About 8 per cent of New Zealand children have social, emotional and/or behavioural problems, and another 7 per cent are on the borderline of having issues, Ministry of Health statistics say.
The numbers have major implications for health and disability services as they could indicate future mental health issues — the largest contributor to disability statistics for 15- to 24-year-olds and about 35 per cent of all health issues for people of that age.
That 8 per cent figure represents about 57,000 people and suggests better screening of children for mental health issues is needed to ensure no-one missed out on treatment.
Issues identified included emotional symptoms, peer problems, hyperactivity and conduct problems.
"It is possible to detect social, emotional and behavioural difficulties at an early age, which may be indicative of an underlying mental health problem," a new ministry report said. "Being able to do so is important as it provides opportunities for intervention.
"Early intervention in response to difficulties can reduce the risk or severity of certain types of mental disorders later in childhood, adolescence or adulthood."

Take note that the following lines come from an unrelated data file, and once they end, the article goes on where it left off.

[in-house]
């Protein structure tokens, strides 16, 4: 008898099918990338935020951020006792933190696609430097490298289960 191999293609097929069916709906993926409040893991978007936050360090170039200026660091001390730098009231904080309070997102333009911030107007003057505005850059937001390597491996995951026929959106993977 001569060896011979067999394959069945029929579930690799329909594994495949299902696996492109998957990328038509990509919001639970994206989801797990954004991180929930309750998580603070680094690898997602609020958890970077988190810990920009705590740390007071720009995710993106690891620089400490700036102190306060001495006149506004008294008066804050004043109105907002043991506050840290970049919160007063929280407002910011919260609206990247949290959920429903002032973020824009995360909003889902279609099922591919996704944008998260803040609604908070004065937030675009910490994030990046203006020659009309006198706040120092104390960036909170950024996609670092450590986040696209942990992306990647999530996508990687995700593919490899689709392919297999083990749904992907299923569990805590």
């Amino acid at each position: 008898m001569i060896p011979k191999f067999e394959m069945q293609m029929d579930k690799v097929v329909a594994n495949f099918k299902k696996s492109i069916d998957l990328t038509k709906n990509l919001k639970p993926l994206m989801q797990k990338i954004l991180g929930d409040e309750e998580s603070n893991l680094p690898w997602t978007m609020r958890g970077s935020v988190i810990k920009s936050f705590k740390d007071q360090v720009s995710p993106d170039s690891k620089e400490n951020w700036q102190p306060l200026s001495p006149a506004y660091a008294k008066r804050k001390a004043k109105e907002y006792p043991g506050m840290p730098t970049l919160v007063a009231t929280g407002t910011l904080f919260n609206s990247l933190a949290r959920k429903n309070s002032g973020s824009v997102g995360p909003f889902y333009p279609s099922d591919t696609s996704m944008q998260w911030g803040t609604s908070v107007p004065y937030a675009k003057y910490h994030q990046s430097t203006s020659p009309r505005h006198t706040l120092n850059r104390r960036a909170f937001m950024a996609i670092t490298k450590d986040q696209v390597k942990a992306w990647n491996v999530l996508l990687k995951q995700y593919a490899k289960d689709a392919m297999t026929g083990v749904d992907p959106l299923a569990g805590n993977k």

A government-ordered inquiry into mental health and addiction services is now holding public meetings around New Zealand gathering information for a report due on October 31.
Its terms of reference highlight youth as a key group for consideration.
The ministry report was based on information collected through the New Zealand Health Survey over a three-year period, using a sample of 10,457 children.
Children were assessed through a "strengths and difficulties questionnaire", an internationally used tool to chart children's development.
Boys were more likely to have concerning total difficulty scores than girls and Maori children were more likely to have concerning scores than non-Maori children.
Asian children were less likely to be experiencing difficulties than non-Asian children.
Scores were comparable for Pacific Island and non-Pacific Island children.
WHERE TO GET HELP:
If you are worried about your or someone else's mental health, the best place to get help is your GP or local mental health provider. However, if you or someone else is in danger or endangering others, call 111.
If you need to talk to someone, the following free helplines operate 24/7:
DEPRESSION HELPLINE: 0800 111 757
LIFELINE: 0800 543 354
NEED TO TALK? Call or text 1737
SAMARITANS: 0800 726 666
YOUTHLINE: 0800 376 633 or text 234
There are lots of places to get support. For others, click here.